Wake Turbulence Recategorization Separation Standards

In 2012 the FAA authorized Memphis, Tennessee air traffic controllers to begin applying revised criteria,[8] which retained the previous weight categories but also addressed differences in approach speeds and wing configuration. This resulted in six categories of aircraft, and the revised spacing allowed among these categories was soon shown to increase airport capacity.[9]

With the largest global wake database, EUROCONTROL has developed advanced wake metrics to set up the European six category wake turbulence separation minima, RECAT-EU, as an alternative to the long established ICAO PANS-ATM categories, in order to safely support an increase in runway throughput at airports in Europe. RECAT-EU also integrates a Super Heavy category for the Airbus A380 bringing runway capacity benefits of up to 8% or more during peak traffic periods. As part of the wake turbulence recategorisation separation review, SESAR partners EUROCONTROL and NATS have developed RECAT-EU from the long understood concept of Time based separation (TBS).[10]

Following approval by the European Aviation Safety Agency (EASA), RECAT-EU is to be initially deployed at Paris Charles de Gaulle airport by end-2015.[11] [12] [13]

Eurocontrol plans to move beyond RECAT EU onto a more granular separation matrix whereby precise separations for each of an initial 115 common commercial aircraft are defined by model in a 'Pair Wise Separation' (PWS) system.

These separation matrices known as Recat 2 and Recat 3 are to be deployed in European airports towards 2020 and 2022 respectively. [14]

Staying on or above leader's glide path

Incident data shows that the greatest potential for a wake vortex incident occurs when a light aircraft is turning from base to final behind a heavy aircraft flying a straight-in approach. Light aircraft pilots must use extreme caution and intercept their final approach path above or well behind the heavier aircraft's path. When a visual approach following a preceding aircraft is issued and accepted, the pilot is required to establish a safe landing interval behind the aircraft he was instructed to follow. The pilot is responsible for wake turbulence separation. Pilots must not decrease the separation that existed when the visual approach was issued unless they can remain on or above the flight path of the preceding aircraft.

Warning signs

Any uncommanded aircraft movements (such as wing rocking) may be caused by wake. This is why maintaining situational awareness is critical. Ordinary turbulence is not unusual, particularly in the approach phase. A pilot who suspects wake turbulence is affecting his or her aircraft should get away from the wake, execute a missed approach or go-around and be prepared for a stronger wake encounter. The onset of wake can be insidious and even surprisingly gentle. There have been serious accidents where pilots have attempted to salvage a landing after encountering moderate wake only to encounter severe wake turbulence that they were unable to overcome. Pilots should not depend on any aerodynamic warning, but if the onset of wake is occurring, immediate evasive action is vital.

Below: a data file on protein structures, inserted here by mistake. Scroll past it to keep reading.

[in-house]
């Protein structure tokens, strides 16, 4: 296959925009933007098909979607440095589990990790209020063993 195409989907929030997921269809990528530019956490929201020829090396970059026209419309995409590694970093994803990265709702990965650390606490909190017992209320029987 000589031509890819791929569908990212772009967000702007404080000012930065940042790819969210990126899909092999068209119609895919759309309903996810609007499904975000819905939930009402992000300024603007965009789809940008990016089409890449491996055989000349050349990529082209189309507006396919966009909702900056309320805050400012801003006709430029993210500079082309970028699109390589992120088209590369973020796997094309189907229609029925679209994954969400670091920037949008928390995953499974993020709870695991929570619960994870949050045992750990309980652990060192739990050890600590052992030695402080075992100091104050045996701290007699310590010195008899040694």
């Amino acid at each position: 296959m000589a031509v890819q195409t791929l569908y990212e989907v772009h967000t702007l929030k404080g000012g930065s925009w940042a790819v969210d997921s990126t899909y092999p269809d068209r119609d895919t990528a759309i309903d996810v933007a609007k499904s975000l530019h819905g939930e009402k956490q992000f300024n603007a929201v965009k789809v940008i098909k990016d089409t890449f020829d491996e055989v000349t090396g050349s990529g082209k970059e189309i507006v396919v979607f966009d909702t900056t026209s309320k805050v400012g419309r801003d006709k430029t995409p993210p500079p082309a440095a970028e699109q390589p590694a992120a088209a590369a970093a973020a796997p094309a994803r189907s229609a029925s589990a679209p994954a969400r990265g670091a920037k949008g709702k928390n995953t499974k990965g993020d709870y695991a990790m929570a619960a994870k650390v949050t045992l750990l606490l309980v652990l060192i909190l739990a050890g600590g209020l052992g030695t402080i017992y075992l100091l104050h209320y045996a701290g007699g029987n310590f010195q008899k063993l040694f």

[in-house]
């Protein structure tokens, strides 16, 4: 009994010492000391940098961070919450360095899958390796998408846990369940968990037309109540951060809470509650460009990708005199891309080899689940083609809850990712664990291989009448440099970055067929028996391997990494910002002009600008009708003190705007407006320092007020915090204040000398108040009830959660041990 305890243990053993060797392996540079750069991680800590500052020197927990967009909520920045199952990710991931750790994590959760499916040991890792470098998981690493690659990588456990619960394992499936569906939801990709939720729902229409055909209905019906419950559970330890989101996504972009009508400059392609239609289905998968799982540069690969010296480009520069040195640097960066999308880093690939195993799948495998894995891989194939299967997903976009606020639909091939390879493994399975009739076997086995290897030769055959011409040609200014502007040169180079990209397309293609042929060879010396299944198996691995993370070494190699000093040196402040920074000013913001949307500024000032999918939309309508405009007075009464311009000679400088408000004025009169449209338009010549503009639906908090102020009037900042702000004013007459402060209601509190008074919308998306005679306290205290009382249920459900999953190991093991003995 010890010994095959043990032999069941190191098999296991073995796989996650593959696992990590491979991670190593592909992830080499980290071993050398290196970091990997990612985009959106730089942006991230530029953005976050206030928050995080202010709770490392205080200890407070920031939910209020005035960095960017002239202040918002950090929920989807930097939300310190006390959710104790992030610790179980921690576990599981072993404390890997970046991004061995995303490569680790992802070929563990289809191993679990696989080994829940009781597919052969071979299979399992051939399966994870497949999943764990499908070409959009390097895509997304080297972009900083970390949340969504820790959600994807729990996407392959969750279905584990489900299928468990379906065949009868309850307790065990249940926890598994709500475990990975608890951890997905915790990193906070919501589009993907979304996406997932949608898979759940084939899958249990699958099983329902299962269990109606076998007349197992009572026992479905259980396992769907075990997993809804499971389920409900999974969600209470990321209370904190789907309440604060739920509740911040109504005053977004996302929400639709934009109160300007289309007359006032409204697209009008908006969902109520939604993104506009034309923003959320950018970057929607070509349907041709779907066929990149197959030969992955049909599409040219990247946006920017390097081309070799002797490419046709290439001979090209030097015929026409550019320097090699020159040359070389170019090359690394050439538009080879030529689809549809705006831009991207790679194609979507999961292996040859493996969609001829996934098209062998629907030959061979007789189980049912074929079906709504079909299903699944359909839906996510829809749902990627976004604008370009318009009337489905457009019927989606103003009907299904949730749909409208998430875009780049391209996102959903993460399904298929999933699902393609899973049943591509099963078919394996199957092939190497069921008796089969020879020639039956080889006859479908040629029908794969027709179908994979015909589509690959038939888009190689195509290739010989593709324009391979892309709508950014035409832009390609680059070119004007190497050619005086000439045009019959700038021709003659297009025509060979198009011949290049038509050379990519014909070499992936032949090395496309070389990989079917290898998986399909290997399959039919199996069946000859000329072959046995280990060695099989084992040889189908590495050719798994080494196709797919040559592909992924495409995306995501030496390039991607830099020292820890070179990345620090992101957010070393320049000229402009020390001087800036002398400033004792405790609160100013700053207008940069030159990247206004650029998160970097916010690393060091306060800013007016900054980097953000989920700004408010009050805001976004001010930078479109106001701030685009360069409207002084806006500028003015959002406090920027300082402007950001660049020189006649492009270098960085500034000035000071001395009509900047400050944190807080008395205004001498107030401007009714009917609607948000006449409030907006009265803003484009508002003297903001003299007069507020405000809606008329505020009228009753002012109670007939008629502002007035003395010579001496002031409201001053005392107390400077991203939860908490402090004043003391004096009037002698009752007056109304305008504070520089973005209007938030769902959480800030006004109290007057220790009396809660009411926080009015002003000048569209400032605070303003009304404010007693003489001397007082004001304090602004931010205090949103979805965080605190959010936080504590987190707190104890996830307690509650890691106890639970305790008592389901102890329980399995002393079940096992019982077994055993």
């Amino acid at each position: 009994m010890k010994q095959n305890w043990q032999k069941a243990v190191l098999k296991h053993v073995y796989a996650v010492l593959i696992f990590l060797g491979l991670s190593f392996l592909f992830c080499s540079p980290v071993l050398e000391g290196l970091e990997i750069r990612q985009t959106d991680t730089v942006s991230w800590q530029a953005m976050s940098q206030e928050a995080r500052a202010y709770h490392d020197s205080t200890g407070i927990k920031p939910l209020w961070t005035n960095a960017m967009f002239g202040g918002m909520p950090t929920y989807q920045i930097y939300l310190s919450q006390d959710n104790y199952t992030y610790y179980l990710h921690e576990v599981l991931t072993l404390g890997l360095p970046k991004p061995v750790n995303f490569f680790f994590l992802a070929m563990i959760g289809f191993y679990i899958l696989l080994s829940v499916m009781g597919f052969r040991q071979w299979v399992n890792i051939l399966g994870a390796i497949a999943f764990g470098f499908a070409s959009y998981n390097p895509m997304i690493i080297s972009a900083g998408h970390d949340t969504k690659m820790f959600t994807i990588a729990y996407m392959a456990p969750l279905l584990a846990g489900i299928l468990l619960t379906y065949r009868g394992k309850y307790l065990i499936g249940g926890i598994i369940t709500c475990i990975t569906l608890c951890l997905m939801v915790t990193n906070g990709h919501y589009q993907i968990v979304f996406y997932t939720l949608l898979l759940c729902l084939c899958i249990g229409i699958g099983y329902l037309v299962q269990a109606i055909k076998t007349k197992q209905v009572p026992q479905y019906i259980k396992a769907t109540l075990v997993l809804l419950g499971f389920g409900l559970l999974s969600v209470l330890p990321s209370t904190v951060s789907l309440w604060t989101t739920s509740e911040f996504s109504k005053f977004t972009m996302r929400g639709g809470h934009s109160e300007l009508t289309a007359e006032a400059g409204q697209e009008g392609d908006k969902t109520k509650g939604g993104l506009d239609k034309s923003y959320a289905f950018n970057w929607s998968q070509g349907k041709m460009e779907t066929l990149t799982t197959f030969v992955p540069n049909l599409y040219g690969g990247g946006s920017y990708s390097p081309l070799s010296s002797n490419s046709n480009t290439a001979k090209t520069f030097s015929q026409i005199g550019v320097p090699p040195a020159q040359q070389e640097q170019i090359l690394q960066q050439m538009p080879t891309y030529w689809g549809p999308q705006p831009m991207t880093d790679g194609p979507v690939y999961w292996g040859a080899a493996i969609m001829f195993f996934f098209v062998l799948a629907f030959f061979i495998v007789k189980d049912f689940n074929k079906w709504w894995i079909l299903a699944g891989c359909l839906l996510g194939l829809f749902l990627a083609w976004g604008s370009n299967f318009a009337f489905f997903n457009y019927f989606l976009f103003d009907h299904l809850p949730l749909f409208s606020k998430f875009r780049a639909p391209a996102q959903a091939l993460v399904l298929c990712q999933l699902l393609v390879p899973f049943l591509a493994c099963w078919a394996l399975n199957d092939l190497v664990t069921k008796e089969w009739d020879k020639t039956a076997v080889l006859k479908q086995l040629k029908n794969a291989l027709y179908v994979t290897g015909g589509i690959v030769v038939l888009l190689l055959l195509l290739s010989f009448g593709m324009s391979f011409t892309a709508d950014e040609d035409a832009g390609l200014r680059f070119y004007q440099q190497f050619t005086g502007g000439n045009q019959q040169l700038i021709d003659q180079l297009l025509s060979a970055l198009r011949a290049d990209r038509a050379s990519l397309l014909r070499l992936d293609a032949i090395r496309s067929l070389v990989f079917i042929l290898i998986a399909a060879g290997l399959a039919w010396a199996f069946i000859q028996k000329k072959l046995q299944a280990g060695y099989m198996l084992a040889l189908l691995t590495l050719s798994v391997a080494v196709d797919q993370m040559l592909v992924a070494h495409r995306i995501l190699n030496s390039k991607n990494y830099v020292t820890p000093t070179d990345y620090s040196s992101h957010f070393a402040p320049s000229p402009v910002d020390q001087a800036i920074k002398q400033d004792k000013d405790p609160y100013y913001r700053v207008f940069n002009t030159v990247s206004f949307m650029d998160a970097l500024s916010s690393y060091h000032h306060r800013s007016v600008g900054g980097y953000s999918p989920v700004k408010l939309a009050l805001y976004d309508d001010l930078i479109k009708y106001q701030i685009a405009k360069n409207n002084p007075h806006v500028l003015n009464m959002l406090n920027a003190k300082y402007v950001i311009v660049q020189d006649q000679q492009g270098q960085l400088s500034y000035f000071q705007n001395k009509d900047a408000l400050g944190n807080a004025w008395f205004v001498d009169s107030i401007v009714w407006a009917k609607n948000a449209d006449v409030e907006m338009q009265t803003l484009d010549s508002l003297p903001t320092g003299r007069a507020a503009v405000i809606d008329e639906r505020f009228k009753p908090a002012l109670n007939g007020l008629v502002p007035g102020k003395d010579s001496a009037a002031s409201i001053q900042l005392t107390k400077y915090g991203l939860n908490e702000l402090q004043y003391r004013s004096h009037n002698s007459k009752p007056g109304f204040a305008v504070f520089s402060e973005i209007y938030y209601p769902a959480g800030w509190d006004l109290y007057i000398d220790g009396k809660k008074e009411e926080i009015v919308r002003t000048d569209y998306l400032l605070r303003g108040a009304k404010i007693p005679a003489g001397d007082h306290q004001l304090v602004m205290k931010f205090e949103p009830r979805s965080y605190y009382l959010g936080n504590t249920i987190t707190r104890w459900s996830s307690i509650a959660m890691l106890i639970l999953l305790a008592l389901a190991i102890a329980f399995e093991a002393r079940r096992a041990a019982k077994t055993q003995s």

Incidents involving wake turbulence

XB-70 62-0207 following the midair collision on 8 June 1966.
  • 8 June 1966 - an XB-70 collided with an F-104. Though the true cause of the collision is unknown, it is believed that due to the XB-70 being designed to have an enhanced wake turbulence to increase lift, the F-104 moved too close, therefore getting caught in the vortex and colliding with the wing (see main article).
  • 30 May 1972 - A DC-9 crashed at the Greater Southwest International Airport while performing "touch and go" landings behind a DC-10. This crash prompted the FAA to create new rules for minimum following separation from "heavy" aircraft.
  • 15 December 1993 - a chartered aircraft with five people on board, including In-N-Out Burger's president, Rich Snyder, crashed several miles before John Wayne Airport. The aircraft was following a Boeing 757 for landing, became caught in its wake turbulence, rolled into a deep descent and crashed.
  • 8 September 1994 - USAir Flight 427 crashed near Pittsburgh, Pennsylvania. This accident was believed to involve wake turbulence, though the primary cause was a defective rudder control component.
  • 20 September 1999 - A JAS 39A Gripen from Airwing F 7 Såtenäs crashed into Lake Vänern in Sweden during an air combat maneuvering exercise. After passing through the wake vortex of the other aircraft, the Gripen abruptly changed course, and pilot Capt. Rickard Mattsson, got a highest-severity warning from the ground-collision warning system. He ejected from the aircraft, and landed safely by parachute in the lake.
  • 12 November 2001 - An Airbus A300 crashed into the Belle Harbor neighborhood of Queens, New York shortly after takeoff from John F. Kennedy International Airport. This accident was attributed to pilot error in the presence of wake turbulence from a Boeing 747, that resulted in rudder failure and subsequent separation of the vertical stabilizer.
  • 8 July 2008 - A US Air Force PC-12 trainer crashed at Hurlburt Field, Fla., because the pilot tried to land too closely behind a larger AC-130U Spooky gunship and got caught in the gunship’s wake turbulence. Air Force rules require at least a two-minute separation between slow-moving heavy planes like the AC-130U and small, light planes, but the PC-12 trailed the gunship by about 40 seconds. As the PC-12 hit the wake turbulence, it suddenly rolled to the left and began to turn upside down. The instructor pilot stopped the roll, but before he could get the plane upright, the left wing struck the ground, sending the plane skidding 669 feet across a field before stopping on a paved overrun.[15]